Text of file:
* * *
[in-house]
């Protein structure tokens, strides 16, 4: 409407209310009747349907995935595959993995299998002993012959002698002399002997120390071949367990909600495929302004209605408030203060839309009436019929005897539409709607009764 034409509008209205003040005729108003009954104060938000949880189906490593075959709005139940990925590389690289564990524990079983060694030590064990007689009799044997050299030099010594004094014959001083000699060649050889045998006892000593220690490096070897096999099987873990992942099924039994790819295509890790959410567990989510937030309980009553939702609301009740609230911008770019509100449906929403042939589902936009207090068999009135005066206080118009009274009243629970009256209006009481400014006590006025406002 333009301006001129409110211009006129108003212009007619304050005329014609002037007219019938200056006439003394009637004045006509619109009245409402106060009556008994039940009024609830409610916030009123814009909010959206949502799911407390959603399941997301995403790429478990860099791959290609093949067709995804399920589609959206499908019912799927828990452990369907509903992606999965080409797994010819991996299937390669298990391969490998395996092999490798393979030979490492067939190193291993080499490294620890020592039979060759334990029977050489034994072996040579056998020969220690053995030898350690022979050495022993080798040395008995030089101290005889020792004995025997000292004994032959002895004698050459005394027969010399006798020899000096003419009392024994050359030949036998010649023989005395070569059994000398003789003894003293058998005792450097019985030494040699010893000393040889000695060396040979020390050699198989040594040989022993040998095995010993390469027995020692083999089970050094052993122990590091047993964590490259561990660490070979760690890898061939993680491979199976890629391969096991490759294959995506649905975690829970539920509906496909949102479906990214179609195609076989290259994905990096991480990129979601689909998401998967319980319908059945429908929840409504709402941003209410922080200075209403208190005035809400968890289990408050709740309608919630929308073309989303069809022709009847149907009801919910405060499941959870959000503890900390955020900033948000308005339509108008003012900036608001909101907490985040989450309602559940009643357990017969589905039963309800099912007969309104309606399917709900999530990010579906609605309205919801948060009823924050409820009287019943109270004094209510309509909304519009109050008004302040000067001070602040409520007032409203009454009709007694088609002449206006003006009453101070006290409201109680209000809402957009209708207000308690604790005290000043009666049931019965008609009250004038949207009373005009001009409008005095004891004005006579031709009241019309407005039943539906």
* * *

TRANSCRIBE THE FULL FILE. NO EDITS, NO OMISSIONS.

[in-house]
């Protein structure tokens, strides 16, 4: 409407209310009747349907995935595959993995299998002993012959002698002399002997120390071949367990909600495929302004209605408030203060839309009436019929005897539409709607009764 034409509008209205003040005729108003009954104060938000949880189906490593075959709005139940990925590389690289564990524990079983060694030590064990007689009799044997050299030099010594004094014959001083000699060649050889045998006892000593220690490096070897096999099987873990992942099924039994790819295509890790959410567990989510937030309980009553939702609301009740609230911008770019509100449906929403042939589902936009207090068999009135005066206080118009009274009243629970009256209006009481400014006590006025406002 333009301006001129409110211009006129108003212009007619304050005329014609002037007219019938200056006439003394009637004045006509619109009245409402106060009556008994039940009024609830409610916030009123814009909010959206949502799911407390959603399941997301995403790429478990860099791959290609093949067709995804399920589609959206499908019912799927828990452990369907509903992606999965080409797994010819991996299937390669298990391969490998395996092999490798393979030979490492067939190193291993080499490294620890020592039979060759334990029977050489034994072996040579056998020969220690053995030898350690022979050495022993080798040395008995030089101290005889020792004995025997000292004994032959002895004698050459005394027969010399006798020899000096003419009392024994050359030949036998010649023989005395070569059994000398003789003894003293058998005792450097019985030494040699010893000393040889000695060396040979020390050699198989040594040989022993040998095995010993390469027995020692083999089970050094052993122990590091047993964590490259561990660490070979760690890898061939993680491979199976890629391969096991490759294959995506649905975690829970539920509906496909949102479906990214179609195609076989290259994905990096991480990129979601689909998401998967319980319908059945429908929840409504709402941003209410922080200075209403208190005035809400968890289990408050709740309608919630929308073309989303069809022709009847149907009801919910405060499941959870959000503890900390955020900033948000308005339509108008003012900036608001909101907490985040989450309602559940009643357990017969589905039963309800099912007969309104309606399917709900999530990010579906609605309205919801948060009823924050409820009287019943109270004094209510309509909304519009109050008004302040000067001070602040409520007032409203009454009709007694088609002449206006003006009453101070006290409201109680209000809402957009209708207000308690604790005290000043009666049931019965008609009250004038949207009373005009001009409008005095004891004005006579031709009241019309407005039943539906």